Yoga May Help to Relieve The Ongoing Symptoms of Depression

Major depression is the leading cause of disability for those 15 to 44 years of age, and affects nearly 7% of Americans every year. The most common forms of treatment include psychotherapy and medication. A new study suggests that gentle Hatha yoga may help to curb some of the major symptoms of depression.

A group of researchers in Virginia randomly assigned adult women with depression to either a yoga or a health education training control group, then examined change among a number of indicators of depression after 8 weeks and one year later. Both groups reported a decrease in depressive symptoms after 8 weeks of training. Yoga group participants also suggested a trend toward less rumination and feelings of greater social connectedness.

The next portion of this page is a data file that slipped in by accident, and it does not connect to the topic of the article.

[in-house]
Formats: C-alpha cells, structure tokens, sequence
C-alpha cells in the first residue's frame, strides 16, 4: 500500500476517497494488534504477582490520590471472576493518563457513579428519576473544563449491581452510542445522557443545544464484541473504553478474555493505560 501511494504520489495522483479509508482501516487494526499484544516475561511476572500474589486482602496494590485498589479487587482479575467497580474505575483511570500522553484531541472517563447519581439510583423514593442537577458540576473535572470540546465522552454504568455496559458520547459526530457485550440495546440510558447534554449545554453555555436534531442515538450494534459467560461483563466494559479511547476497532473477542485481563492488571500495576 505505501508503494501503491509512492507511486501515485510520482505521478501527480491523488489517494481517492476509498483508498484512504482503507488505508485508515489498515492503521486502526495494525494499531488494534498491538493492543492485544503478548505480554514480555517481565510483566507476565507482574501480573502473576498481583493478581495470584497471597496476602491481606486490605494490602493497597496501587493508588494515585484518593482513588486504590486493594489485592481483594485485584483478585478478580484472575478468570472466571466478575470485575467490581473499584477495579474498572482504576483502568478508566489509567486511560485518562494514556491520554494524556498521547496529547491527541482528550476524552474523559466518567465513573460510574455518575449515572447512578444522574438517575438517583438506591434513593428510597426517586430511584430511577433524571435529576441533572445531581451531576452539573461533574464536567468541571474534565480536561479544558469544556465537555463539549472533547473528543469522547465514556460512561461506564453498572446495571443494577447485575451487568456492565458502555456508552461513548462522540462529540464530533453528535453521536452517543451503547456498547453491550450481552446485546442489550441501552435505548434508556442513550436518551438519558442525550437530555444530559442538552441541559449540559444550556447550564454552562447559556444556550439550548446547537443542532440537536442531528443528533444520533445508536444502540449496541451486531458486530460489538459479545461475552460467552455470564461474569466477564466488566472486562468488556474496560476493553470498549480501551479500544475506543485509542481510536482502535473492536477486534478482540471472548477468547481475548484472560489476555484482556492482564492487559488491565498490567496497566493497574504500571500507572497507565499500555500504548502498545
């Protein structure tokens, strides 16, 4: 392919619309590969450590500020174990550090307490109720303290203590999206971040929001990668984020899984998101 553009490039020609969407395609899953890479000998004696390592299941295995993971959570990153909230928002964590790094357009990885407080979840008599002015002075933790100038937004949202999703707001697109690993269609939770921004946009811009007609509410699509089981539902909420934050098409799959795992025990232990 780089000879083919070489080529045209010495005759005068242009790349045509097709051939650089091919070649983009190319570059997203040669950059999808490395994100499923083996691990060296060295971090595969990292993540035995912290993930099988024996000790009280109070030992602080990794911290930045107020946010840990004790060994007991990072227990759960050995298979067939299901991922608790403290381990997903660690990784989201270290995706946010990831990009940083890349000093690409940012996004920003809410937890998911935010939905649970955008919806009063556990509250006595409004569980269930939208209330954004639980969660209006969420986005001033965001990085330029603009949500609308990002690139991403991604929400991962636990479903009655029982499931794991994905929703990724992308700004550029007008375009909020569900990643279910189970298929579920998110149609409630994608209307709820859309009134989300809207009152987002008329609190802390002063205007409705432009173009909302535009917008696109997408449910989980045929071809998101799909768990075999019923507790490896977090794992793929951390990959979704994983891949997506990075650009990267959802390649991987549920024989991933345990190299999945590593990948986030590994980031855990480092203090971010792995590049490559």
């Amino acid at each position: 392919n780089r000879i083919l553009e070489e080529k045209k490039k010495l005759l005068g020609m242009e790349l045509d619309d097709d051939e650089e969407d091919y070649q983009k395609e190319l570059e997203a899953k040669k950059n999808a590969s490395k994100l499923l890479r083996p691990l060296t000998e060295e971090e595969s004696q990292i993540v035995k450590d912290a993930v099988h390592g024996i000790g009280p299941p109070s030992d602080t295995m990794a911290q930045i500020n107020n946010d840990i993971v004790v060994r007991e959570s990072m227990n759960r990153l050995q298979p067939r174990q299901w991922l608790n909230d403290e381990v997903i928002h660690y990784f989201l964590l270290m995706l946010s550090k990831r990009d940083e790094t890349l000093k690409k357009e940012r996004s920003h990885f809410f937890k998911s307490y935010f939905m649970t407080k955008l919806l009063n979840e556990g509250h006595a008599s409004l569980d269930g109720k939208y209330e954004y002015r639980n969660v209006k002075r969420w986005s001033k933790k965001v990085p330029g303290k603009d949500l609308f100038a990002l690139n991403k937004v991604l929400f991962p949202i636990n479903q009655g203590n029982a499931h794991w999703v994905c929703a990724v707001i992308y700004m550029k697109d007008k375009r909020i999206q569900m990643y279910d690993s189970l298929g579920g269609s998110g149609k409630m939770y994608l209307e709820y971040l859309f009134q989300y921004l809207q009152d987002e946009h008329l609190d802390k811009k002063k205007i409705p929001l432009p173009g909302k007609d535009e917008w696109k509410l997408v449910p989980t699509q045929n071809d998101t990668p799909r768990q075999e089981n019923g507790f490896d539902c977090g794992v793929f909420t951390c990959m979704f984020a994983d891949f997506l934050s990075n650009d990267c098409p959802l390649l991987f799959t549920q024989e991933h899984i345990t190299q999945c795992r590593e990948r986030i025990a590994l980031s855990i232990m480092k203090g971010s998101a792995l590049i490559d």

Unfortunately too few control group participants completed the 1-year follow-up to gather sufficient statistical data to look at long-term effects of yoga practice on symptoms of depression. However, interviews with some of the yoga group participants revealed 2 major themes:

  1. The importance of acquiring skills for managing depression and stress such as breathing, centering, relaxation, movement, and techniques for dealing with rumination.

  2. The need for programs to address barriers to sustained practice including lack of time and motivation, access and financial concerns.